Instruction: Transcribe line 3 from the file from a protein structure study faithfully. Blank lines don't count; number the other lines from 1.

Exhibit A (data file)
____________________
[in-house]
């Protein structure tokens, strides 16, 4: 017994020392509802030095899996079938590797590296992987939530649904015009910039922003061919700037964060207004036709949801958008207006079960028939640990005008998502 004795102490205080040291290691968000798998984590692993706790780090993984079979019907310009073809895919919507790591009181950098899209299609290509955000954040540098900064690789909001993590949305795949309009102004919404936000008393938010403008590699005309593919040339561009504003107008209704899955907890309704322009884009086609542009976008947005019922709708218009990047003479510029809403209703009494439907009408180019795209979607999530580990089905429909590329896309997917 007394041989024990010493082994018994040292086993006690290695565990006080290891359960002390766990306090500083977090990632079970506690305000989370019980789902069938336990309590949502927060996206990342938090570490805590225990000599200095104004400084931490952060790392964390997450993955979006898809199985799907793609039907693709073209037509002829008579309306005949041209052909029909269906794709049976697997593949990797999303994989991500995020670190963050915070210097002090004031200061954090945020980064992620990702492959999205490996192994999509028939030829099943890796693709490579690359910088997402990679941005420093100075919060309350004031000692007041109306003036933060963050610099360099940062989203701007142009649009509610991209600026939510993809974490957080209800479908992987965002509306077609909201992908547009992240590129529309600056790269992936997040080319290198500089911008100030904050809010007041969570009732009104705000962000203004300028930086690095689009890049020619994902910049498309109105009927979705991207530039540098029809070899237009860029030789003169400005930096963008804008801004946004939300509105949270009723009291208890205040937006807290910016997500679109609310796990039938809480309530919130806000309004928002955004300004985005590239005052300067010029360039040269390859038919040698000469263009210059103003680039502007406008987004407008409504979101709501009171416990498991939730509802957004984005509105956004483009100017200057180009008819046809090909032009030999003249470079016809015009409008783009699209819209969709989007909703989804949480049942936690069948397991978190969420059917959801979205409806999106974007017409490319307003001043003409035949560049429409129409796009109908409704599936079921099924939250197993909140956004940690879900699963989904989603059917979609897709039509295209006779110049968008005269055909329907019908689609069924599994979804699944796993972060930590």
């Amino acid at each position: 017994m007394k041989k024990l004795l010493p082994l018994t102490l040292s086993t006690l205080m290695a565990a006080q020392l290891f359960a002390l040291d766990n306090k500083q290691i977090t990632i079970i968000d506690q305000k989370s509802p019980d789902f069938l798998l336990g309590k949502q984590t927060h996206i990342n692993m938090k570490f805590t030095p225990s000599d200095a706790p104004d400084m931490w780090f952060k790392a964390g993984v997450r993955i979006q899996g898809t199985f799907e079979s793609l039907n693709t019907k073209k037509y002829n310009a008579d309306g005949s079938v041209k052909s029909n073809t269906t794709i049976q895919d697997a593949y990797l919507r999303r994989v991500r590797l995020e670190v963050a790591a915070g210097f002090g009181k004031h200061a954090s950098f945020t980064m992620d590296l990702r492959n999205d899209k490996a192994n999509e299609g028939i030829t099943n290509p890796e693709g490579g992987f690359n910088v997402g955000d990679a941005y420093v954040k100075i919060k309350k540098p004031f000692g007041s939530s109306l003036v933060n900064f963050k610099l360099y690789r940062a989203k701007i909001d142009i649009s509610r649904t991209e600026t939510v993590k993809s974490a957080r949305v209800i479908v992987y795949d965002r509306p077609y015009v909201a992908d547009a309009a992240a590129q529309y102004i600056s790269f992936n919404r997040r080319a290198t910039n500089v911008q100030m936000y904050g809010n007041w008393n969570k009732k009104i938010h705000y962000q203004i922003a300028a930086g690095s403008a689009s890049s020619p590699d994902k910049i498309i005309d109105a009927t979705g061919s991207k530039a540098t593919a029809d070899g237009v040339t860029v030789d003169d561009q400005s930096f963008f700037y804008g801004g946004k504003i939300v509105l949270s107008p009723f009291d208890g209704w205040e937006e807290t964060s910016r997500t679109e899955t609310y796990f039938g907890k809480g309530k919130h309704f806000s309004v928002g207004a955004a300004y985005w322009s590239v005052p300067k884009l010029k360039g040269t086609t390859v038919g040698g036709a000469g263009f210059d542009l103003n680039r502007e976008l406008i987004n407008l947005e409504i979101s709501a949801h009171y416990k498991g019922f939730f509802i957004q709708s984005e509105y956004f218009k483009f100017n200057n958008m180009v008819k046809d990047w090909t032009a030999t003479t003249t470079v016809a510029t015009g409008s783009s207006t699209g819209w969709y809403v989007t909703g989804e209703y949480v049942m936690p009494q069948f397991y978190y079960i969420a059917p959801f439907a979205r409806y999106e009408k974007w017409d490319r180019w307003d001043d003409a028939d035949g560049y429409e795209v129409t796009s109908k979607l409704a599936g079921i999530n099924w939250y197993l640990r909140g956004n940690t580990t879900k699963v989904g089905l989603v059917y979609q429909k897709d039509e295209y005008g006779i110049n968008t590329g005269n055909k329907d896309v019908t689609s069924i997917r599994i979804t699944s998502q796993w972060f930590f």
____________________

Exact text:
């Amino acid at each position: 017994m007394k041989k024990l004795l010493p082994l018994t102490l040292s086993t006690l205080m290695a565990a006080q020392l290891f359960a002390l040291d766990n306090k500083q290691i977090t990632i079970i968000d506690q305000k989370s509802p019980d789902f069938l798998l336990g309590k949502q984590t927060h996206i990342n692993m938090k570490f805590t030095p225990s000599d200095a706790p104004d400084m931490w780090f952060k790392a964390g993984v997450r993955i979006q899996g898809t199985f799907e079979s793609l039907n693709t019907k073209k037509y002829n310009a008579d309306g005949s079938v041209k052909s029909n073809t269906t794709i049976q895919d697997a593949y990797l919507r999303r994989v991500r590797l995020e670190v963050a790591a915070g210097f002090g009181k004031h200061a954090s950098f945020t980064m992620d590296l990702r492959n999205d899209k490996a192994n999509e299609g028939i030829t099943n290509p890796e693709g490579g992987f690359n910088v997402g955000d990679a941005y420093v954040k100075i919060k309350k540098p004031f000692g007041s939530s109306l003036v933060n900064f963050k610099l360099y690789r940062a989203k701007i909001d142009i649009s509610r649904t991209e600026t939510v993590k993809s974490a957080r949305v209800i479908v992987y795949d965002r509306p077609y015009v909201a992908d547009a309009a992240a590129q529309y102004i600056s790269f992936n919404r997040r080319a290198t910039n500089v911008q100030m936000y904050g809010n007041w008393n969570k009732k009104i938010h705000y962000q203004i922003a300028a930086g690095s403008a689009s890049s020619p590699d994902k910049i498309i005309d109105a009927t979705g061919s991207k530039a540098t593919a029809d070899g237009v040339t860029v030789d003169d561009q400005s930096f963008f700037y804008g801004g946004k504003i939300v509105l949270s107008p009723f009291d208890g209704w205040e937006e807290t964060s910016r997500t679109e899955t609310y796990f039938g907890k809480g309530k919130h309704f806000s309004v928002g207004a955004a300004y985005w322009s590239v005052p300067k884009l010029k360039g040269t086609t390859v038919g040698g036709a000469g263009f210059d542009l103003n680039r502007e976008l406008i987004n407008l947005e409504i979101s709501a949801h009171y416990k498991g019922f939730f509802i957004q709708s984005e509105y956004f218009k483009f100017n200057n958008m180009v008819k046809d990047w090909t032009a030999t003479t003249t470079v016809a510029t015009g409008s783009s207006t699209g819209w969709y809403v989007t909703g989804e209703y949480v049942m936690p009494q069948f397991y978190y079960i969420a059917p959801f439907a979205r409806y999106e009408k974007w017409d490319r180019w307003d001043d003409a028939d035949g560049y429409e795209v129409t796009s109908k979607l409704a599936g079921i999530n099924w939250y197993l640990r909140g956004n940690t580990t879900k699963v989904g089905l989603v059917y979609q429909k897709d039509e295209y005008g006779i110049n968008t590329g005269n055909k329907d896309v019908t689609s069924i997917r599994i979804t699944s998502q796993w972060f930590f």